Fourth, there HAS to be an attitude change that re-values the traditional family unit that has proven the bedrock of society, versus the 'anything goes' way of bringing up children now, that has given us what anyone with eyes can see is NOT a quality product with which to build a citizenry.
Maybe I'M being simplistic, but I think we are a generation away from a better educated populace IF we adopt and do these things. The young have to be the ones to re-dedicate themselves (in concert with, and as a result of, actual discipline and positive social skills and examples taught to them, preferably at home...) to a working-hard-to-learn ethic, and to grow up with the proven successful attitude that nobody owes them anything that they don't earn themselves, in the classroom, on the sports field, or on the job.
Once that happens, more of our young will WANT to get better educated, to get a bigger piece of the pie. And because doing nothing for something will have begun to become what it once was, the stuff of temporary aid to those can't help themselves (NOT to be confused with WON'T...), or the lack of social acceptance that it should be...just like the guy who always eats the meal but never picks up the tab.

Steve Fouga

I'm no expert on education (my wife is; I should have asked her to respond), but I value it greatly because I was taught to.

I agree that your suggested approach works, and works well. Fortunately for me, it's how I was raised. I'm not as strong on the traditional family unit as you, because I've seen other arrangements work well too, but I admit it's my personal "favorite" because it's how I was brought up.

But back to your original question.

I believe paying teachers for performance would be good. I know this is being tried in some districts already.

A pension structure that would keep experienced teachers in the workforce longer would help. This is probably inevitable as cities buckle under the weight of pension distributions to tens or hundreds of thousands of teachers who retired early, in the prime of their careers.

A revitalization of trade schools could create career paths for the millions of people who either can't afford college or choose not to go. If the traditional family unit is the bedrock of society, the traditional trades are the bedrock of our workforce.

A little off the subject, but incentivize the thousands of foreign students in our colleges to remain in the U.S. and become U.S. citizens. In fact, I'd be tempted to make that a condition of receiving a college education in the U.S., at least for nations other than those clearly aligned with our policies (e.g. the UK, Australia, Canada, Japan…) I'm tired of educating the third world at the expense of slots for American children.

As much as I have mixed feelings about this, we must be careful not to give short shrift to children of people in our country illegally. In fact, we should bend over backward to help them. They're here anyway through no fault of their own, and I'd rather they turn out to be productive citizens.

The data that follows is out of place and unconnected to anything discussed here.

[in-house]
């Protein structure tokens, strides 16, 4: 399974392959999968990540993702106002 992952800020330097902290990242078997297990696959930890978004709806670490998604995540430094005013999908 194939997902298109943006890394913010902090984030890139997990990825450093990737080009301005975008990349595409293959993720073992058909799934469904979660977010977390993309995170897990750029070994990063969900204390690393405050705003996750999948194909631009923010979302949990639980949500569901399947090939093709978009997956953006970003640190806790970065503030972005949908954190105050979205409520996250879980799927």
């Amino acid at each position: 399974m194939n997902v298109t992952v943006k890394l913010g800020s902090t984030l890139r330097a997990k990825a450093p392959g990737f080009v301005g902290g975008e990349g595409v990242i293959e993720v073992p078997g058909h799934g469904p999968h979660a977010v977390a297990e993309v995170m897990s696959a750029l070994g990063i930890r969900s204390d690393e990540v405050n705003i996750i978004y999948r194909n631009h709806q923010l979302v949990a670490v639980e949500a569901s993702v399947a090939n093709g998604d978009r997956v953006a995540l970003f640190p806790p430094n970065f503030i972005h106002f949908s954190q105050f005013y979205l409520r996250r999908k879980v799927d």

I would like to see English named our national language, with strict proficiency standards set and enforced as a condition of passage through the grades. College included -- freshman English required for everyone not achieving a strict minimum standard.

I'll think about it some more, and maybe ask my wife for help…


Gary Miller

Paying teachers for results (performance) would force most public school teachers to become unpaid volunteers.

Kevin Lang

I think one thing that's missing here, or seems to be assumed, is that fast food companies only have one pay rate, and raising that rate means that one of the other cost or profit categories has to be raided to make that happen. However, with a company like McDonald's, for instance, there are a lot of different wage rates and volumes of workers at each of those rates. Line cooks at McDonald's could get a raise, while the total wage pool remains the same, and therefore the rest of the cost and profit balances. However, to do that would entail changing wages at one or more of the other organization levels.

For the sake of argument, if you were to cut the amount of money spent on wages at the C-suite level, there is a lot of money available to cover wage increases at the lowest levels. Of course, in a scenario such as that, some consideration needs to be made as to whether a CEO that would work for half would be as valuable to the organization as the CEO they have now, or if the existing CEO would stick around at that rate.

Another thing to consider is that if the wages aren't enough to cover what it really costs to live, there are costs to society as a whole to attempt to offset that. For example, if the person gets sick and is uninsured, they'll get indigent care. If the care is inadequate or too late and dies or becomes incapacitated, we lose the value of the labor that worker would have provided over the rest of his life. If he is able to struggle without some of the necessities, we lose the value of the purchases he didn't make.

One way or another, our society does pay the difference between what the worker's real value is and what his actual wage is, but our total may actually wind up being more than what McDonald's saves.